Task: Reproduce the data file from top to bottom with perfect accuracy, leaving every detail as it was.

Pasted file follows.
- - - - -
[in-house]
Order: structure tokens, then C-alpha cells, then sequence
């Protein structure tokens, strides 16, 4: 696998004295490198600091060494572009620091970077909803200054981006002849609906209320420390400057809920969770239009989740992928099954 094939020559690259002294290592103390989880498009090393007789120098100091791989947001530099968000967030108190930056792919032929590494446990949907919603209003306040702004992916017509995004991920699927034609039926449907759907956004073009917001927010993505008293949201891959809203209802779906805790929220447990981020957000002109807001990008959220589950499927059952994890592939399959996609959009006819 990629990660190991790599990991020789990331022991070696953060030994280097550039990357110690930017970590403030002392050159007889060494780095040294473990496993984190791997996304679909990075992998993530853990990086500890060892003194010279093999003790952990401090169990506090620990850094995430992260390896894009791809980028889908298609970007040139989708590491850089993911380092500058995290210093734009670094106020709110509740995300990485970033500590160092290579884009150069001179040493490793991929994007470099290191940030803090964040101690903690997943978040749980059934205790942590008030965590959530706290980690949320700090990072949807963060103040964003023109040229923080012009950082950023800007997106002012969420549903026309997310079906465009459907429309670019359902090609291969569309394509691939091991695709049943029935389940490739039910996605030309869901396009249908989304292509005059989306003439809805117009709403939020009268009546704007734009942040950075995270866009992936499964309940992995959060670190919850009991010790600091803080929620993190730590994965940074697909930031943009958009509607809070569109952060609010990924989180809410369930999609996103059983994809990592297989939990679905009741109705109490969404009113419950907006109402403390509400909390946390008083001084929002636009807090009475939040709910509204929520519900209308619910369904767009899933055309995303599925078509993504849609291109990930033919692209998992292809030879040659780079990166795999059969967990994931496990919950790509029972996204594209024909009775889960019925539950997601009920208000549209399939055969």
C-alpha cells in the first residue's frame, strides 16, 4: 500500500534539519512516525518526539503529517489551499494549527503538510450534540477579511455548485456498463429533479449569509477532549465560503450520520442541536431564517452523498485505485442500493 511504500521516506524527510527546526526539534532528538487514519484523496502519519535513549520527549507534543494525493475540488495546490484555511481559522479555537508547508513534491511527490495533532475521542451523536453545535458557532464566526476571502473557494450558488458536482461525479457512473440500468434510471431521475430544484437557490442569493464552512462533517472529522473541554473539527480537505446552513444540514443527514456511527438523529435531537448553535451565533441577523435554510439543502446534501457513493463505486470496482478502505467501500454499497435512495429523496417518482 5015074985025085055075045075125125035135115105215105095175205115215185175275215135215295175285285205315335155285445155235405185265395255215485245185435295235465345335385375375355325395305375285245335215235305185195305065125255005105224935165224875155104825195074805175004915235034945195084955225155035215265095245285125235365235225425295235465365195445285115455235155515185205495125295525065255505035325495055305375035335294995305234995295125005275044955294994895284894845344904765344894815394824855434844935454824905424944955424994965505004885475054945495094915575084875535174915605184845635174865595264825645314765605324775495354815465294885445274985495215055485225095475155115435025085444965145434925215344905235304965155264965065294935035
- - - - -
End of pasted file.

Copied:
[in-house]
Order: structure tokens, then C-alpha cells, then sequence
């Protein structure tokens, strides 16, 4: 696998004295490198600091060494572009620091970077909803200054981006002849609906209320420390400057809920969770239009989740992928099954 094939020559690259002294290592103390989880498009090393007789120098100091791989947001530099968000967030108190930056792919032929590494446990949907919603209003306040702004992916017509995004991920699927034609039926449907759907956004073009917001927010993505008293949201891959809203209802779906805790929220447990981020957000002109807001990008959220589950499927059952994890592939399959996609959009006819 990629990660190991790599990991020789990331022991070696953060030994280097550039990357110690930017970590403030002392050159007889060494780095040294473990496993984190791997996304679909990075992998993530853990990086500890060892003194010279093999003790952990401090169990506090620990850094995430992260390896894009791809980028889908298609970007040139989708590491850089993911380092500058995290210093734009670094106020709110509740995300990485970033500590160092290579884009150069001179040493490793991929994007470099290191940030803090964040101690903690997943978040749980059934205790942590008030965590959530706290980690949320700090990072949807963060103040964003023109040229923080012009950082950023800007997106002012969420549903026309997310079906465009459907429309670019359902090609291969569309394509691939091991695709049943029935389940490739039910996605030309869901396009249908989304292509005059989306003439809805117009709403939020009268009546704007734009942040950075995270866009992936499964309940992995959060670190919850009991010790600091803080929620993190730590994965940074697909930031943009958009509607809070569109952060609010990924989180809410369930999609996103059983994809990592297989939990679905009741109705109490969404009113419950907006109402403390509400909390946390008083001084929002636009807090009475939040709910509204929520519900209308619910369904767009899933055309995303599925078509993504849609291109990930033919692209998992292809030879040659780079990166795999059969967990994931496990919950790509029972996204594209024909009775889960019925539950997601009920208000549209399939055969």
C-alpha cells in the first residue's frame, strides 16, 4: 500500500534539519512516525518526539503529517489551499494549527503538510450534540477579511455548485456498463429533479449569509477532549465560503450520520442541536431564517452523498485505485442500493 511504500521516506524527510527546526526539534532528538487514519484523496502519519535513549520527549507534543494525493475540488495546490484555511481559522479555537508547508513534491511527490495533532475521542451523536453545535458557532464566526476571502473557494450558488458536482461525479457512473440500468434510471431521475430544484437557490442569493464552512462533517472529522473541554473539527480537505446552513444540514443527514456511527438523529435531537448553535451565533441577523435554510439543502446534501457513493463505486470496482478502505467501500454499497435512495429523496417518482 5015074985025085055075045075125125035135115105215105095175205115215185175275215135215295175285285205315335155285445155235405185265395255215485245185435295235465345335385375375355325395305375285245335215235305185195305065125255005105224935165224875155104825195074805175004915235034945195084955225155035215265095245285125235365235225425295235465365195445285115455235155515185205495125295525065255505035325495055305375035335294995305234995295125005275044955294994895284894845344904765344894815394824855434844935454824905424944955424994965505004885475054945495094915575084875535174915605184845635174865595264825645314765605324775495354815465294885445274985495215055485225095475155115435025085444965145434925215344905235304965155264965065294935035